“The Fountain of Lamneth” took up all of the B-side of Caress of Steel as a song that was about twenty minutes long. Broken into six parts, the musical story of a man searching for this mystical fountain came across as a chronicled event. It started with “Ambergris,” which is a waxy intestine substance coming from the sperm whale. This is a popular ingredient used to make perfumes.
The shouting featured in the drum solo of “Didacts and Narpets” played off the typical stance taken between two different opinionists who are determined to present their side of an argument. In this song, the ‘Didacts” were the teachers, which came from the root word “Didactic.” “Narpets” was an acronym for “Parents.” Both of them serve as people driven to teach, but not all of them share the same views of what should be taught and how. Since they don’t always agree with each other, the conflict of information fed to those whom they’re supposed to teach is enough to spark confusion. As a result, opposing opinions come about as each person will learn what’s been taught according to their own perspective.
“Panacea” was the song that focused on a cure-all to everything. Meanwhile, “Bacchus” was the Roman equivalent of Dionysus, the Greek god of wine.
When puzzling the song together, it was a dark narrative into a mythological world that served as a key source of inspiration in Rush’s musical material. As meaningful as some fans found ‘The Fountain of Lamneth” to be, this song was actually the starting point that would lead to Rush’s next album, 2112.
What a Rush
As many Rush fans look back, some consider albums like Caress of Steel somewhat prophetic. Neil Peart, as a lyricist, stood out as a uniquely gifted storyteller that knew how to apply his writing to the musical compositions put together by Geddy Lee and Alex Lifeson. This talented trio always seemed to be ahead of the times, which made them incredibly popular among a fan base who preferred good storytelling instead of simply following the latest trends going on in rock music.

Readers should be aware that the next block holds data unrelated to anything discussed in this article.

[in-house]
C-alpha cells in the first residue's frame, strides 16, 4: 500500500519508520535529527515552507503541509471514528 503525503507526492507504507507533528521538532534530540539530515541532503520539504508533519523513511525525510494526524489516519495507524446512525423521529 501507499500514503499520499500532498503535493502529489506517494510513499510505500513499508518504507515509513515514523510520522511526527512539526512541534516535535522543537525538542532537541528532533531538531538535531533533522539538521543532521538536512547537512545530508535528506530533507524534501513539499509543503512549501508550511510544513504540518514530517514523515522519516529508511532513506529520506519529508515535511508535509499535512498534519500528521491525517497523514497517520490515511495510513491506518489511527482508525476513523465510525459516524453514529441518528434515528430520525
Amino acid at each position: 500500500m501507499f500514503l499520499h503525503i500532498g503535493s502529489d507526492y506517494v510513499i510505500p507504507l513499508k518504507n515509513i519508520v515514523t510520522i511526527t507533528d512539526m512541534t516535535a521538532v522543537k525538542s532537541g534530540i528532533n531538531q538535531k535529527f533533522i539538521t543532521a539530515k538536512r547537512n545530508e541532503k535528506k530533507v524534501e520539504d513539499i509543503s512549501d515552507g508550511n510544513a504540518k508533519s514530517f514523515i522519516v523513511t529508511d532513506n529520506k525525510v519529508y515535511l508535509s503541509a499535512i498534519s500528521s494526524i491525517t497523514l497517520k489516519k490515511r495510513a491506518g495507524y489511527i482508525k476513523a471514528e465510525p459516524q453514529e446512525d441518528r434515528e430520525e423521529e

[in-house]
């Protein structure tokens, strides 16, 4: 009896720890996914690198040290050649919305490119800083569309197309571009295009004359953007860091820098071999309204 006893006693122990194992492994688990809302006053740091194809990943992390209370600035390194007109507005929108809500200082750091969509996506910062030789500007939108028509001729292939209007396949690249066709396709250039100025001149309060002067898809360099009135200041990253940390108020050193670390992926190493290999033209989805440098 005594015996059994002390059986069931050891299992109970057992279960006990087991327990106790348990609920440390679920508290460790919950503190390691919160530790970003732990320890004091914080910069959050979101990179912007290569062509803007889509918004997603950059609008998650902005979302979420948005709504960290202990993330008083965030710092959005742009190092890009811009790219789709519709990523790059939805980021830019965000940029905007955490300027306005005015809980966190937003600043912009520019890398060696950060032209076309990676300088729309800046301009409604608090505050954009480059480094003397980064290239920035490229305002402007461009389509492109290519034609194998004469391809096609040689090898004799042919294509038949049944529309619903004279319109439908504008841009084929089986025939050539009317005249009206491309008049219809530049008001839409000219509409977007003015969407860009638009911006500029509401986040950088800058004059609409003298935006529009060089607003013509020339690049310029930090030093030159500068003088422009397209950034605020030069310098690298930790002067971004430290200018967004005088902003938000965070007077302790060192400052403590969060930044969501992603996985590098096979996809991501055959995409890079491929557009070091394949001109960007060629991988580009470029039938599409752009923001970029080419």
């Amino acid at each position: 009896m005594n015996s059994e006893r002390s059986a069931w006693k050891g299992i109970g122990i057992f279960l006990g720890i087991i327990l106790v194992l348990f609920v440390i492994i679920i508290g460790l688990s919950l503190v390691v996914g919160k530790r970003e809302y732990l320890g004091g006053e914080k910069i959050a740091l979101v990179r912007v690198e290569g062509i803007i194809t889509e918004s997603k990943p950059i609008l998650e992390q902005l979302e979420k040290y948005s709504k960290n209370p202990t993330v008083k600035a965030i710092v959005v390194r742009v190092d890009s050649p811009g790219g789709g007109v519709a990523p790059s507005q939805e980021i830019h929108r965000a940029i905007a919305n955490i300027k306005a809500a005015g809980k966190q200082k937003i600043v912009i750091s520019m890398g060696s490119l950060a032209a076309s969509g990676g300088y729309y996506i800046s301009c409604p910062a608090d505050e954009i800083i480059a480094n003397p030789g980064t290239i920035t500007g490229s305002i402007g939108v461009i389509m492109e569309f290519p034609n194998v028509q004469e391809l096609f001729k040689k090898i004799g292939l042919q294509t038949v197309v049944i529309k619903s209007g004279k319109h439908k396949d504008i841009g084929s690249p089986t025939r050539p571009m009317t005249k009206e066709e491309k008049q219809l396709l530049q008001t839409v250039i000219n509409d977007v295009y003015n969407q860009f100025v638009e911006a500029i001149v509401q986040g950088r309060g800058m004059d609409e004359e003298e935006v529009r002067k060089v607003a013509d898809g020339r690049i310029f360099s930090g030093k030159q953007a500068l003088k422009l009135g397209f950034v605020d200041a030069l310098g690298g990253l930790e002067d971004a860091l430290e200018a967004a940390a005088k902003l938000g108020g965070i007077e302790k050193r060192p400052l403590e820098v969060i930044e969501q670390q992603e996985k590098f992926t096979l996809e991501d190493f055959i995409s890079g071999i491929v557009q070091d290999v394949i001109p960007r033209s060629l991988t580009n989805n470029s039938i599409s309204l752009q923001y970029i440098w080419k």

In fact, many recording artists began to adopt Rush’s formula as some of them dabbled into progressive rock themselves. It worked for some, but not for everyone. Rush’s accomplishments as a trio of musicians, as well as visionaries, have been legendary. Moving forward, as we look back, sometimes it feels like Caress of Steel serves as a reminder that freedom is always just a breath away from extinction. Unless there’s a fight to defend it, those freedoms are replaced with a system that has no regard for the integrity of the human race whatsoever.
Speaking as a longtime fan of Rush, I simply enjoyed the music for its entertainment value. As intense as some of the songs appeared, even members of the band admitted it wasn’t about delivering some deep meaning behind the songs they performed. There was zero intent to be prophetic. The idea was to do what every other musical artist sets out to do, which is put together good music, hoping it’s enough to entertain the audience and have a loyal fan following. Since 1968, this has worked in Rush’s favor and they deserve it.
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Real Meanings Behind The Songs On Rush’s Caress of Steel Album article published on Classic RockHistory.com© 2022